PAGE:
The new, $52.7 million Southwestern College Performing Arts and Cultural Center (PACC) is a
multi-purpose, educational complex built to house community and public events, gatherings for cultural celebrations, as well as school activities. With 48,576 square feet of gross floor area, it contains classrooms designed for dance instruction, lecture halls, theater lab classrooms, stage prop and stage construction spaces, and two theaters for events and performances. Specifically, the complex includes one 540-seat theater, and a smaller scale 151-seat black box theater that can support multiple audience sizes for public events and smaller student and university audiences, meant for either internal events or classroom instruction. In both its program scope and overall design, the project was developed with the goal of achieving LEED Silver certification. Raymond’s scope of work on the project was metal framing, sheathing, rough carpentry, insulation, fireproofing, plastering, gypsum board, acoustical ceilings, and fabric wrapped panels.
The Southwestern College PACC required a great amount of scaffolding, 60’ high interior and exterior. There were a lot of depressions in the concrete slabs and concrete seating on the interior for 2 separate theaters. To remain efficient, Raymond used multiple scaffold rolling units, perry scaffolds, scissor lifts and in-place scaffolding. A slightly larger than typical crew was ran in order to pull hose up the scaffold, set up equipment ahead of the spray, and maintain masking ahead of the spray. Multiple catwalks with finished material were in place prior to shooting requiring a large amount of masking. Raymond took the time in the beginning of each operation, carefully planning our setup, minimalizing mess and finishing productively. Raymond sack counts were consistent day in and day out, and there were no hose packs or issues with the machine or manpower.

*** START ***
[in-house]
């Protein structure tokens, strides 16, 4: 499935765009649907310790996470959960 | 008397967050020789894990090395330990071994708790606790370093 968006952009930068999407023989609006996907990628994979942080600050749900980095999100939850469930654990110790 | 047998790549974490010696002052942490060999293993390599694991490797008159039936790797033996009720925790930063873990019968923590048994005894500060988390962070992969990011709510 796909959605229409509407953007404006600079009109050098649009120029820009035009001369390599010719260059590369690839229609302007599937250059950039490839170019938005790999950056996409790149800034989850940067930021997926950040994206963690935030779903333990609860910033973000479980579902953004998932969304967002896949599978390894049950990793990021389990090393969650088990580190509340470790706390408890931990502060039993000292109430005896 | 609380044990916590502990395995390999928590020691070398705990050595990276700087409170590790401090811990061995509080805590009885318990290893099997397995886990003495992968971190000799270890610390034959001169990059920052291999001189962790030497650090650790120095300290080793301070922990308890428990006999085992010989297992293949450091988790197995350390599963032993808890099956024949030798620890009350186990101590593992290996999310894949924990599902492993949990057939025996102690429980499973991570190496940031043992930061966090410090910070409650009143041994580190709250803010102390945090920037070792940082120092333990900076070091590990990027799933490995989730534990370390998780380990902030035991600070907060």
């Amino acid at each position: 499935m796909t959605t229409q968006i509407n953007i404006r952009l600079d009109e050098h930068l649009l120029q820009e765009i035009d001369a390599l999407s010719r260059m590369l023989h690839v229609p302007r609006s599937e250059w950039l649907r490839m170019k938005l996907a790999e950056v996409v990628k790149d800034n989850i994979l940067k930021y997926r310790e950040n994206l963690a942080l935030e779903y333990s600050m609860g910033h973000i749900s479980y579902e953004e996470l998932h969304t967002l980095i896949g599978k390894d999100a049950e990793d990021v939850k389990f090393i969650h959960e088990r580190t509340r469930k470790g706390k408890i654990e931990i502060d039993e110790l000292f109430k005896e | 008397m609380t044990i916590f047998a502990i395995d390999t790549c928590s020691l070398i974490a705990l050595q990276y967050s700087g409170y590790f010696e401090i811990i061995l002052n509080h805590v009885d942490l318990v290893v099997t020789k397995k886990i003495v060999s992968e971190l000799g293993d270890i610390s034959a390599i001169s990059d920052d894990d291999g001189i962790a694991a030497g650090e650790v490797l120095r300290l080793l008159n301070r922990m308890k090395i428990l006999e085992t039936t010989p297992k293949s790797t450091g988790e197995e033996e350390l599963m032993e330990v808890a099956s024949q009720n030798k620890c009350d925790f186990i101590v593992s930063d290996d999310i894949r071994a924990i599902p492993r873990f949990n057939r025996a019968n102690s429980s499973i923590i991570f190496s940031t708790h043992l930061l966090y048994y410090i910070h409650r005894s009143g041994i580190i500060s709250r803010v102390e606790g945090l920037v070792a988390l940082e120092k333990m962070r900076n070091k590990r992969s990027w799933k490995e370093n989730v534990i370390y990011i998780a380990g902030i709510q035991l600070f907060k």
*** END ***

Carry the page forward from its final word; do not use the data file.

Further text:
Due to the large amount of scaffolding, Raymond created a plan with our scaffold company that would suite multiple trades while limiting obstructions that would hinder hose pulls. Rain days on the project were a constant issue. There were more than a dozen rain days endured during our duration, causing a significant delay in the schedule. Raymond altered our masking operations to prevent weather damage to masking, as we would be gone for three to four days at a time while the area dried. Raymond also planned ahead to prevent product from being left in the hose for an extended period of time.
SAFETY – Raymond had zero safety incidents on the project. Daily huddles were held and daily scaffold inspections were completed by competent persons. The complexity of the project required a longer than normal hose, and Raymond performed constant checks of machine and hoses.
Mk-6 and Z-106; 60,000 board feet (about 2,230 bags)